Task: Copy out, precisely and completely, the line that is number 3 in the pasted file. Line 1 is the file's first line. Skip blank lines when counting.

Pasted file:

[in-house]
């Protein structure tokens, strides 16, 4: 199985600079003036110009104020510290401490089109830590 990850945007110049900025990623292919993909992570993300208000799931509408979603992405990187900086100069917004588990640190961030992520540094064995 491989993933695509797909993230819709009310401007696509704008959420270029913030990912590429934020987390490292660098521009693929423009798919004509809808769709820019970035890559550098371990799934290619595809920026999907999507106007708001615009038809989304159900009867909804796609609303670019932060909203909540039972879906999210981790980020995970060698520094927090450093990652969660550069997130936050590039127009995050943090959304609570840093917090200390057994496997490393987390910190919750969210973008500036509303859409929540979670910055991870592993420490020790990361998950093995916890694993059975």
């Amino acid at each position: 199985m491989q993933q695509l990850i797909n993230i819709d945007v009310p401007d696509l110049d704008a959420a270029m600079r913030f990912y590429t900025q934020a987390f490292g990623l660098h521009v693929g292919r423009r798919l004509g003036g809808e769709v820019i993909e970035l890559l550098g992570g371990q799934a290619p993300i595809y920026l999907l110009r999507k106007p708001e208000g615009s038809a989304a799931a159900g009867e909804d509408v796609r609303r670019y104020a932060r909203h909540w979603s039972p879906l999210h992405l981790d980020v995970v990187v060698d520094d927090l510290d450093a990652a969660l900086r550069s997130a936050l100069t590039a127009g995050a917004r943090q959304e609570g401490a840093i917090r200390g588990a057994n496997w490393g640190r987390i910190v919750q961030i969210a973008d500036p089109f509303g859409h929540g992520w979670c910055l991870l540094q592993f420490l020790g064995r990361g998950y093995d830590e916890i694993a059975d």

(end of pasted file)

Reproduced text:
């Amino acid at each position: 199985m491989q993933q695509l990850i797909n993230i819709d945007v009310p401007d696509l110049d704008a959420a270029m600079r913030f990912y590429t900025q934020a987390f490292g990623l660098h521009v693929g292919r423009r798919l004509g003036g809808e769709v820019i993909e970035l890559l550098g992570g371990q799934a290619p993300i595809y920026l999907l110009r999507k106007p708001e208000g615009s038809a989304a799931a159900g009867e909804d509408v796609r609303r670019y104020a932060r909203h909540w979603s039972p879906l999210h992405l981790d980020v995970v990187v060698d520094d927090l510290d450093a990652a969660l900086r550069s997130a936050l100069t590039a127009g995050a917004r943090q959304e609570g401490a840093i917090r200390g588990a057994n496997w490393g640190r987390i910190v919750q961030i969210a973008d500036p089109f509303g859409h929540g992520w979670c910055l991870l540094q592993f420490l020790g064995r990361g998950y093995d830590e916890i694993a059975d």